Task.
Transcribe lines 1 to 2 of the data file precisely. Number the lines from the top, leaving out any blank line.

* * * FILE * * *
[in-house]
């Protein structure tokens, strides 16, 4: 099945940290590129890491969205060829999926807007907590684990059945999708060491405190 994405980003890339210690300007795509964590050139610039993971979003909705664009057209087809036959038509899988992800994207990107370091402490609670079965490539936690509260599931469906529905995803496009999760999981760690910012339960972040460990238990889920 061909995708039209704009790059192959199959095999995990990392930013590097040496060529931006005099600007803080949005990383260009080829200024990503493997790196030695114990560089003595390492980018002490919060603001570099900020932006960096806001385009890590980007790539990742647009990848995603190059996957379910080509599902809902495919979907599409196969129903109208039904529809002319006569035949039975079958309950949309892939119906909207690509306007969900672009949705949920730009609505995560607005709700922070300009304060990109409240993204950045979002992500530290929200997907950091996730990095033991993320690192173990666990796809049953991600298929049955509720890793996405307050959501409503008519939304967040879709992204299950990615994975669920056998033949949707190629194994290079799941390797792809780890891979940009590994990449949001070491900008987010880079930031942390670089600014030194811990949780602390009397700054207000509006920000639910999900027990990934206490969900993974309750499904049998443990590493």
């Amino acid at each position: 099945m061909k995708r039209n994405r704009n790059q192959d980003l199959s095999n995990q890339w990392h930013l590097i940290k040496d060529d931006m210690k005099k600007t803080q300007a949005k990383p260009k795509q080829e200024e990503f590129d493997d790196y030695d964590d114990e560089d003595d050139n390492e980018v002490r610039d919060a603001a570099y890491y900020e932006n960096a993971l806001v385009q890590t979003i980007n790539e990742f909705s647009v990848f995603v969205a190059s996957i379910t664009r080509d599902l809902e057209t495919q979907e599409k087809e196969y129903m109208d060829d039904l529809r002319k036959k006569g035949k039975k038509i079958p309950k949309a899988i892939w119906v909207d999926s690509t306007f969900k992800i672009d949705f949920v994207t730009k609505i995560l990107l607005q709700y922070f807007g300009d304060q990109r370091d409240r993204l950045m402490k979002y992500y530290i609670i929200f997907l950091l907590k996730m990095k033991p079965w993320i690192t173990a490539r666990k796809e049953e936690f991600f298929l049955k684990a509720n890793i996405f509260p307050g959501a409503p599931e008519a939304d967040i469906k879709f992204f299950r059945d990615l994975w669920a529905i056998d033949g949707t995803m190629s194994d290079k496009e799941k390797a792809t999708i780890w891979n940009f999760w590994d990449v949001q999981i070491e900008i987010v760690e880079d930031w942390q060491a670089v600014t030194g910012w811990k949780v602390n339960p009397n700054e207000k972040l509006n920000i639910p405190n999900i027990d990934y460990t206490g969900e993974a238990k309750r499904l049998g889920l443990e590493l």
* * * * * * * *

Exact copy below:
[in-house]
């Protein structure tokens, strides 16, 4: 099945940290590129890491969205060829999926807007907590684990059945999708060491405190 994405980003890339210690300007795509964590050139610039993971979003909705664009057209087809036959038509899988992800994207990107370091402490609670079965490539936690509260599931469906529905995803496009999760999981760690910012339960972040460990238990889920 061909995708039209704009790059192959199959095999995990990392930013590097040496060529931006005099600007803080949005990383260009080829200024990503493997790196030695114990560089003595390492980018002490919060603001570099900020932006960096806001385009890590980007790539990742647009990848995603190059996957379910080509599902809902495919979907599409196969129903109208039904529809002319006569035949039975079958309950949309892939119906909207690509306007969900672009949705949920730009609505995560607005709700922070300009304060990109409240993204950045979002992500530290929200997907950091996730990095033991993320690192173990666990796809049953991600298929049955509720890793996405307050959501409503008519939304967040879709992204299950990615994975669920056998033949949707190629194994290079799941390797792809780890891979940009590994990449949001070491900008987010880079930031942390670089600014030194811990949780602390009397700054207000509006920000639910999900027990990934206490969900993974309750499904049998443990590493």